Complement C3 serum levels in anorexia nervosa: A potential biomarker for the severity of disease?

Department of Internal Medicine, Denver Health Medical Center, Denver, CO, USA. .
Annals of General Psychiatry (Impact Factor: 1.4). 05/2011; 10(1):16. DOI: 10.1186/1744-859X-10-16
Source: PubMed


Anorexia nervosa carries the highest mortality rate of any psychiatric disorder. Even the most critically ill anorexic patients may present with normal 'standard' laboratory values, underscoring the need for a new sensitive biomarker. The complement cascade, a major component of innate immunity, represents a driving force in the pathophysiology of multiple inflammatory disorders. The role of complement in anorexia nervosa remains poorly understood. The present study was designed to evaluate the role of complement C3 levels, the extent of complement activation and of complement hemolytic activity in serum, as potential new biomarkers for the severity of anorexia nervosa.
This was a prospective cohort study on 14 patients with severe anorexia nervosa, as defined by a body mass index (BMI) <14 kg/m2. Serum samples were obtained in a biweekly manner until hospital discharge. A total of 17 healthy subjects with normal BMI values served as controls. The serum levels of complement C3, C3a, C5a, sC5b-9, and of the 50% hemolytic complement activity (CH50) were quantified and correlated with the BMIs of patients and control subjects.
Serum C3 levels were significantly lower in patients with anorexia nervosa than in controls (median 3.7 (interquartile range (IQR) 2.5-4.9) vs 11.4 (IQR 8.9-13.7, P <0.001). In contrast, complement activation fragments and CH50 levels were not significantly different between the two groups. There was a strong correlation between index C3 levels and BMI (Spearman correlation coefficient = 0.71, P <0.001).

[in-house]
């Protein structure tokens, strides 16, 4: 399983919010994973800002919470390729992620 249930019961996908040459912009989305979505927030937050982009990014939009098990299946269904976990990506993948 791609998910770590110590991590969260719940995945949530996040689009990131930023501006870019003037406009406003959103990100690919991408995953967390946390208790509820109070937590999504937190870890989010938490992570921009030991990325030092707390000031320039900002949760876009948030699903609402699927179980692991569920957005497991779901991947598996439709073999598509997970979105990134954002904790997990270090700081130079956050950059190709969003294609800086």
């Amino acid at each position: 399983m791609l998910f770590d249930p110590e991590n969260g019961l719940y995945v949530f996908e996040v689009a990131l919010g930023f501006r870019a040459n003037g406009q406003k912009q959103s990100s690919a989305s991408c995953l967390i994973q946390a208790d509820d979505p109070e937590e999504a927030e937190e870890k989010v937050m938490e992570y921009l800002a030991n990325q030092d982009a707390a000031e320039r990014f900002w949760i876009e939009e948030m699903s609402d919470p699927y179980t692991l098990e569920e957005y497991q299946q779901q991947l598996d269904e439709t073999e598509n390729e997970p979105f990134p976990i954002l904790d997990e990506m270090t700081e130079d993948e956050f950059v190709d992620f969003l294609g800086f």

Complement C3 serum levels may represent a sensitive new biomarker for monitoring the severity of disease in anorexia nervosa. The finding from this preliminary pilot study will require further investigation in future prospective large-scale multicenter trials.

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Available from: Philip Stahel, May 28, 2014
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    • "Recent previous studies showed that increased complement levels were related to extreme adiposity and insulin resistance [33], [34]. On the contrary, a few studies suggested complement activation in patients with very low BMI such as anorexia nervosa [35]–[37]. All these patients exhibited decreased C3 levels, which might reflect severe comorbid conditions such as malnutrition. "
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    • "It had been reported that infection could rapidly lead to nutritional stress and weight loss, thereby worsening nutritional status and immunologic function [16–18]. In a prospective cohort study on 14 patients with severe anorexia nervosa having BMI less than 14.0, serum complement C3 levels were found significantly lower than in the healthy controls [19]. We found a direct correlation, though marginally insignificant, between nutritional status (BMI) and serum complement protein C3 in the arsenicosis patients (P = 0.057). "
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